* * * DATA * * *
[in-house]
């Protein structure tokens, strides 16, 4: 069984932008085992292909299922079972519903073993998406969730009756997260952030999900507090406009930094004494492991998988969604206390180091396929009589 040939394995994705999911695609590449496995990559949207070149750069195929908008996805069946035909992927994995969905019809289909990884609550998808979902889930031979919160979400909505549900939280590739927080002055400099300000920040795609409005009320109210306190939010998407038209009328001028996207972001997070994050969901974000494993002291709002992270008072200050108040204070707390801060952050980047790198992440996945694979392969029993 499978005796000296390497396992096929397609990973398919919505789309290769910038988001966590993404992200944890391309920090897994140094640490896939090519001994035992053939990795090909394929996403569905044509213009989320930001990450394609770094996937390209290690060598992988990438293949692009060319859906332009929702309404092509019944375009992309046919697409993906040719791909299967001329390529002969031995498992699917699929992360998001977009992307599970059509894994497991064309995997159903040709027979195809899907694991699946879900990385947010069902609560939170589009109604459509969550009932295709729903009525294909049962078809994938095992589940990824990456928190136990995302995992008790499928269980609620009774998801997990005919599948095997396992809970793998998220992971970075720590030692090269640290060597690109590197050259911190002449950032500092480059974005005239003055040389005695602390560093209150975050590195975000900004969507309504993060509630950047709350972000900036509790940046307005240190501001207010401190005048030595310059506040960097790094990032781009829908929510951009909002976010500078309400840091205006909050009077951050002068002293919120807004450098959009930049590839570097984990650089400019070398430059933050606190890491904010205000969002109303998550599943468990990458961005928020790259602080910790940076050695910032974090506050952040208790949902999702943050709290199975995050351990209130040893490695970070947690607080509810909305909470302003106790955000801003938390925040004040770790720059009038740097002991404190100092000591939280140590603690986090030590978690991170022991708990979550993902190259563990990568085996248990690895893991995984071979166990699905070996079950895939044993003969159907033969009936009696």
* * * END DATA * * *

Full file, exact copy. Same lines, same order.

[in-house]
């Protein structure tokens, strides 16, 4: 069984932008085992292909299922079972519903073993998406969730009756997260952030999900507090406009930094004494492991998988969604206390180091396929009589 040939394995994705999911695609590449496995990559949207070149750069195929908008996805069946035909992927994995969905019809289909990884609550998808979902889930031979919160979400909505549900939280590739927080002055400099300000920040795609409005009320109210306190939010998407038209009328001028996207972001997070994050969901974000494993002291709002992270008072200050108040204070707390801060952050980047790198992440996945694979392969029993 499978005796000296390497396992096929397609990973398919919505789309290769910038988001966590993404992200944890391309920090897994140094640490896939090519001994035992053939990795090909394929996403569905044509213009989320930001990450394609770094996937390209290690060598992988990438293949692009060319859906332009929702309404092509019944375009992309046919697409993906040719791909299967001329390529002969031995498992699917699929992360998001977009992307599970059509894994497991064309995997159903040709027979195809899907694991699946879900990385947010069902609560939170589009109604459509969550009932295709729903009525294909049962078809994938095992589940990824990456928190136990995302995992008790499928269980609620009774998801997990005919599948095997396992809970793998998220992971970075720590030692090269640290060597690109590197050259911190002449950032500092480059974005005239003055040389005695602390560093209150975050590195975000900004969507309504993060509630950047709350972000900036509790940046307005240190501001207010401190005048030595310059506040960097790094990032781009829908929510951009909002976010500078309400840091205006909050009077951050002068002293919120807004450098959009930049590839570097984990650089400019070398430059933050606190890491904010205000969002109303998550599943468990990458961005928020790259602080910790940076050695910032974090506050952040208790949902999702943050709290199975995050351990209130040893490695970070947690607080509810909305909470302003106790955000801003938390925040004040770790720059009038740097002991404190100092000591939280140590603690986090030590978690991170022991708990979550993902190259563990990568085996248990690895893991995984071979166990699905070996079950895939044993003969159907033969009936009696």